Agricultural workers and their families have the highest exposures. Consumers eating fruits, nuts or other crops sprayed with chlorpyrifos will ingest the chemical.

Who is most vulnerable to the health effects of chlorpyrifos?

Anyone exposed to chlorpyrifos is susceptible to the neural and associated effects of the chemical. Research related to breast cancer has only explored the effects of exposures in adult animals. But chlorpyrifos is a demonstrated endocrine disruptor, acting through estrogenic and androgenic pathways suggesting that exposures during critical periods of breast development (e.g., gestation, early childhood, adolescence, pregnancy) may lead to deleterious effects on later risk for developing breast cancer.

What are the top tips to avoid exposure to chlorpyrifos?

  • Wash produce well before eating. Where possible, buy USDA certified organic produce, which has not been treated with pesticides or herbicides.
  • For both yourselves and your pets, avoid flea and tick collars that contain chlorpyrifos.
  • Wear fitted protective clothing including long sleeves, pants, boots, gloves and masks when exposed to pesticides containing toxic chemicals. Clothing made of synthetic material is more resistant to penetration by pesticides.[9],[10]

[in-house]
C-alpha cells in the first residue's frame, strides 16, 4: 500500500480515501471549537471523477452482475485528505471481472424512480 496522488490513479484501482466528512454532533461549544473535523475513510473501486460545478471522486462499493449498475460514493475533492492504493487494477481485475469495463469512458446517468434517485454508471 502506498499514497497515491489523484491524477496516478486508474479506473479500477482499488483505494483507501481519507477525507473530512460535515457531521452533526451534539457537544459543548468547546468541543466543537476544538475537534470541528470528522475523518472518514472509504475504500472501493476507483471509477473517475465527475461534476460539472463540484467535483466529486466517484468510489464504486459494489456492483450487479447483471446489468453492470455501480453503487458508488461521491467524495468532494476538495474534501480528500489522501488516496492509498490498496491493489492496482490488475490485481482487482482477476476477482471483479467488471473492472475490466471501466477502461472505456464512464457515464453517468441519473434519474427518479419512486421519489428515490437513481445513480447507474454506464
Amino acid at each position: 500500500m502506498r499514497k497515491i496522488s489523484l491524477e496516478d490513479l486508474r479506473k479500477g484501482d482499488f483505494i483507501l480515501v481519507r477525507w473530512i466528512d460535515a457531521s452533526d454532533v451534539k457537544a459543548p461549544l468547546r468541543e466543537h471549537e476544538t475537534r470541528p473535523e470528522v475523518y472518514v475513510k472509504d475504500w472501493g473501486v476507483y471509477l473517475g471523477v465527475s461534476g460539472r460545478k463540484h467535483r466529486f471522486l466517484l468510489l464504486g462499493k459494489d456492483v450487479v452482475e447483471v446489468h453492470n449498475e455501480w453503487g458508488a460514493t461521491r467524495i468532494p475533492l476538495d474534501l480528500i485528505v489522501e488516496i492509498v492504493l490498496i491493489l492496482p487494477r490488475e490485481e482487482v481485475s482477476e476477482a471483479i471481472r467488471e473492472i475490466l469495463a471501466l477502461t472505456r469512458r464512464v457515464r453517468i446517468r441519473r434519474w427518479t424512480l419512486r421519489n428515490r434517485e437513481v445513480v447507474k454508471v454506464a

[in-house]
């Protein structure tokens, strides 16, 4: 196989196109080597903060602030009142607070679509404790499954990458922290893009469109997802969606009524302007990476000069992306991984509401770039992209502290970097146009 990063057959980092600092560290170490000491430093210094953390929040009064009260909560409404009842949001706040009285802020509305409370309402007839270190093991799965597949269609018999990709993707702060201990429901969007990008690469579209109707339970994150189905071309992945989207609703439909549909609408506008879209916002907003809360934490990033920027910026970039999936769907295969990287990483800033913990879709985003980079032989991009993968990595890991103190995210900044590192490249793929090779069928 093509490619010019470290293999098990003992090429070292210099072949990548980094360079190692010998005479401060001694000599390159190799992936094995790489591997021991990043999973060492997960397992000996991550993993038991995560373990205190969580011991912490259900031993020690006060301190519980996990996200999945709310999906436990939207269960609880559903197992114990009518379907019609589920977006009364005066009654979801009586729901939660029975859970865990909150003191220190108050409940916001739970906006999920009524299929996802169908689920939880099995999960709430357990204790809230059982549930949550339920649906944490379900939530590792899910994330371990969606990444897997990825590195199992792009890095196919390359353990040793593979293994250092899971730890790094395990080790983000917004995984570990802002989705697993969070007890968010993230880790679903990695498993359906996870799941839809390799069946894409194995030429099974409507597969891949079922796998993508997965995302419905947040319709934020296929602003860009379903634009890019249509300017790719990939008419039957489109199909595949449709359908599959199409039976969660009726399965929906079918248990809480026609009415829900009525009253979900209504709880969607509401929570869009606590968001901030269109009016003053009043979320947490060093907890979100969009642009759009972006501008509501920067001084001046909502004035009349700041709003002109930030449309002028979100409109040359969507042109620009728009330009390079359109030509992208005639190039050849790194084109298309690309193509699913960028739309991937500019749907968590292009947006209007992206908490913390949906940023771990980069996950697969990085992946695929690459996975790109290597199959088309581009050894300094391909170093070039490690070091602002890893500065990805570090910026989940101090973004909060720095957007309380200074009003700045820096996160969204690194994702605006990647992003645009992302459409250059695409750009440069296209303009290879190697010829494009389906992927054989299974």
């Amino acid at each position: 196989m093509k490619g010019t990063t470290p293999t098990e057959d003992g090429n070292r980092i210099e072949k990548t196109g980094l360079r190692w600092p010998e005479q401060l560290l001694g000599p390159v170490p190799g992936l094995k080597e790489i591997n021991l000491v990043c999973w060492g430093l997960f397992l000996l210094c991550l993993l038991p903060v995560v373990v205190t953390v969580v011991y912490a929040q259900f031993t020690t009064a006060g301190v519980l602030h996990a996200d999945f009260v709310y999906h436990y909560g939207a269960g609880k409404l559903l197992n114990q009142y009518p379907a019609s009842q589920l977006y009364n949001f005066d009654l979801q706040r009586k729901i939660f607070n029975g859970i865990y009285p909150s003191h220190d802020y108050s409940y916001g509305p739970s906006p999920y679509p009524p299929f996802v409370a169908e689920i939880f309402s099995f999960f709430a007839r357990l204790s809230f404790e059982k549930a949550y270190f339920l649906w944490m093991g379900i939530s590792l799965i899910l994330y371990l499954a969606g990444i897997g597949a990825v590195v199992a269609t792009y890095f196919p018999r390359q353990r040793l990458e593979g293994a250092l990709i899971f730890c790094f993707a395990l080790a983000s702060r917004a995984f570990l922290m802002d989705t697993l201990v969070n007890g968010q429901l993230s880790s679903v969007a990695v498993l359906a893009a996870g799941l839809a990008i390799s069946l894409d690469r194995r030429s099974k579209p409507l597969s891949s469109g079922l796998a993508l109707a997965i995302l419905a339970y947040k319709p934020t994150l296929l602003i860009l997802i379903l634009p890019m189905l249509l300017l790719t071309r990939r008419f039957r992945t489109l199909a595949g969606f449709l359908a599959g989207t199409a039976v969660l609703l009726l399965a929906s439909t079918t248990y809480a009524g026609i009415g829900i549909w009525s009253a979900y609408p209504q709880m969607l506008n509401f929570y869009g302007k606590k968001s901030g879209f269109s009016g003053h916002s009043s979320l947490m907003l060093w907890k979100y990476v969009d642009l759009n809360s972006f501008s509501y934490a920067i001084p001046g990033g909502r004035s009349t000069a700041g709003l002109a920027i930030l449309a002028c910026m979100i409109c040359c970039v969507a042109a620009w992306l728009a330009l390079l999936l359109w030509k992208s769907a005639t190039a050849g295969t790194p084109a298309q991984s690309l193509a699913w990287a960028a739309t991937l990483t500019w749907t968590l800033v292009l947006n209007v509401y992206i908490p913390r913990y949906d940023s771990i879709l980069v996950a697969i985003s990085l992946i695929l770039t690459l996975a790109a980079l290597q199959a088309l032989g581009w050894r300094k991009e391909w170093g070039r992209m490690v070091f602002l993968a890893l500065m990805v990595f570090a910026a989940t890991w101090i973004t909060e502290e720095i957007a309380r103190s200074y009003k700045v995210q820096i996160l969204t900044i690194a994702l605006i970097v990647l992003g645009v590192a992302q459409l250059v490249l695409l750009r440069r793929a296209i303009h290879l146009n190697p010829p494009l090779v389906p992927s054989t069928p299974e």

Updated 2021

[1] Agency for Toxic Substances and Disease Registry (ATSDR). Toxicological Profile for Chlorpyrifos. Atlanta, GA: U.S. Department of Health and Human Services, Public Health Service, 1997.

[2] Ventura, Clara et al. “The Organophosphorous Chlorpyrifos as a Breast Cancer Risk Factor,” in: Chlorpyrifos: Toxicological Properties, Uses and Effects on Human Health and the Environment, ed. Caitlin Mayes (Nova Science Publishers, 2015),.15-26.

[3] Kass, Laura et al. “Relationship between agrochemical compounds and mammary gland development and breast cancer.” Molecular and Cellular Endocrinology 508 (2020): 110789. doi:10.1016/j.mce.2020.110789.

[4] Engel, Lawrence S et al. “Insecticide Use and Breast Cancer Risk among Farmers’ Wives in the Agricultural Health Study.” Environmental Health Perspectives 125,9 097002 (2017). doi:10.1289/EHP1295.

[5] Nishi, Kumari, and Swarndeep Singh Hundal. “Chlorpyrifos induced toxicity in reproductive organs of female Wistar rats.” Food and Chemical Toxicology: an international journal published for the British Industrial Biological Research Association 62 (2013): 732-8. doi:10.1016/j.fct.2013.10.006.

[6] Ventura, Clara et al. “Pesticide chlorpyrifos acts as an endocrine disruptor in adult rats causing changes in mammary gland and hormonal balance.” The Journal of Steroid Biochemistry and Molecular Biology 156 (2016): 1-9. doi:10.1016/j.jsbmb.2015.10.010.

[7] Ventura, Clara et al. “Effects of the pesticide chlorpyrifos on breast cancer: Implication of epigenetic mechanisms.” Journal of Steroid Biochemistry and Molecular Biology 186 (2019): 96-104. doi:10.1016/j.jsbmb.2018.09.021.

[8] Lasagna, M. et al. “Chlorpyrifos Subthreshold Exposure Induces Epithelial-Mesenchymal Transition in Breast Cancer Cells.” Ecotoxicology and Environmental Safety 205 (2020): 111312. doi:10.1016/j.ecoenv.2020.111312.

[9] Damalas, Christos A, and Spyridon D Koutroubas. “Farmers’ Exposure to Pesticides: Toxicity Types and Ways of Prevention.” Toxics 4,1 1 (2016). doi:10.3390/toxics4010001.

[10] Alexander, Bruce H et al. “Biomonitoring of 2,4-Dichlorophenoxyacetic Acid Exposure and Dose in Farm Families.” Environmental Health Perspectives 115, 3 (2007): 370-6. doi:10.1289/ehp.8869.